The Interdependency of Energy and Water


In 2006, the Department of Energy (DoE) submitted a 70+page report to Congress: Energy Demands on Water Resources. While the date of the report suggests it is “old”, the content is quite informational in describing the current interdependencies of energy and water. The very first paragraph of the Executive Summary (p9) shows the importance of this relationship.

[It was the creation of the] water infrastructure that allowed us to harness the vast resources of the country’s rivers and watersheds, control floods, and store water during droughts to provide reliable supplies of freshwater for agricultural, industrial, domestic, and energy uses. During this same period [the past century], the U.S. developed extensive natural resources such as coal, oil, natural gas, and uranium and created an infrastructure to process and transport these resources in an efficient and cost-effective manner to consumers. These two achievements have helped stimulate unprecedented economic growth and development.

During this same century, two other factors have provided a counter-balance to this economic prosperity: population and energy demands. In 1910, the population of the US was 92 million. By 2010, it has reached 310 million. The U.S. is the only major industrialized country still growing. The impact of increasing population manifests itself as vanishing open spaces, water and energy shortages, soil erosion, air pollution, overcrowded schools, urban sprawl, and traffic.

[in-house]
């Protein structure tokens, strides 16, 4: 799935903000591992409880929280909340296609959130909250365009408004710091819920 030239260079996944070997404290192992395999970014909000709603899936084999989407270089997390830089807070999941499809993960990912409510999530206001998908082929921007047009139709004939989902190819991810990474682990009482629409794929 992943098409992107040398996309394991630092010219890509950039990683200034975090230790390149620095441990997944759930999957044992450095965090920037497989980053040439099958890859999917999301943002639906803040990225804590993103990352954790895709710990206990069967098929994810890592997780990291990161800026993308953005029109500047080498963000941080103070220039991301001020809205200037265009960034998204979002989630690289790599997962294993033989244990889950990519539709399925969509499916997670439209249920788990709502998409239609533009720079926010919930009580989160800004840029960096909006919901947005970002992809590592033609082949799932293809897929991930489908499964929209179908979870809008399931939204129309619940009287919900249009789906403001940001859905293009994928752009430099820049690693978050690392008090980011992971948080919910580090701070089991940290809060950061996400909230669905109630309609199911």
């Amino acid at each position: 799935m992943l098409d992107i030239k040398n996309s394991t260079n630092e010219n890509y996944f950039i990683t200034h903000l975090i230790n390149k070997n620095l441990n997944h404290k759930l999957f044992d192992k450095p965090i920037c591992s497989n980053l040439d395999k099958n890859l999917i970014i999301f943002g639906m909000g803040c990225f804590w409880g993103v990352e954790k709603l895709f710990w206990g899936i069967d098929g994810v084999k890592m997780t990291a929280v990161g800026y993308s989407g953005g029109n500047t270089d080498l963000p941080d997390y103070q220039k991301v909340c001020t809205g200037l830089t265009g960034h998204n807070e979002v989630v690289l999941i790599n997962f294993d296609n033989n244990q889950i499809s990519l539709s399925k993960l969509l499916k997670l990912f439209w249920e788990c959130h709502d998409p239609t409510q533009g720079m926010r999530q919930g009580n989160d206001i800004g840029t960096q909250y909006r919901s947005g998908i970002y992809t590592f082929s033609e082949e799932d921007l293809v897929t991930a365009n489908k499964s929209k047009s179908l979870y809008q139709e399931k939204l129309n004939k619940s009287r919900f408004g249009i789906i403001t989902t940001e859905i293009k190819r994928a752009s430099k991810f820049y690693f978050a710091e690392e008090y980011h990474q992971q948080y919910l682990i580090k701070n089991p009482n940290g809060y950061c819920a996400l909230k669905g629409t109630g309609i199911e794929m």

While the United States has a developed infrastructure to accommodate these changes, population growth equates to the demand for more development which, in turn, begins to outpace the availability of services – police, schools, hospitals, sanitation, utility and water systems – which are finite and become increasingly more costly – in terms of dollars and suitability. There are not many people who are interested in having wind farms or towers for power lines crossing their properties, or having landfills and prisons placed in or near their communities.

At the heart of these issues is water. To return to the DoE report:

Water is an integral element of energy resource development and utilization. It is used in energy-resource extraction, refining and processing, and transportation. Water is also an integral part of electric-power generation. It is used directly in hydroelectric generation and is also used extensively for cooling and emissions scrubbing in thermo- electric generation.”

It is becoming increasingly clearer that freshwater is diminishing in availability and quality. I encourage you to read through the DoE report to better appreciate this perspective on the challenges to water and energy as the US population continues to expand.

These trends in energy use, water availability, and water demand suggest that the U.S. will continue to face issues related to the development, utilization, and management of the critical resources of water and energy. Increasing population will increase demand for water for direct use as well as for energy and agriculture.

If these problems are anticipated for the US, imagine how challenging it will be for the world.

We remain a single neighborhood of 7 billion neighbors.


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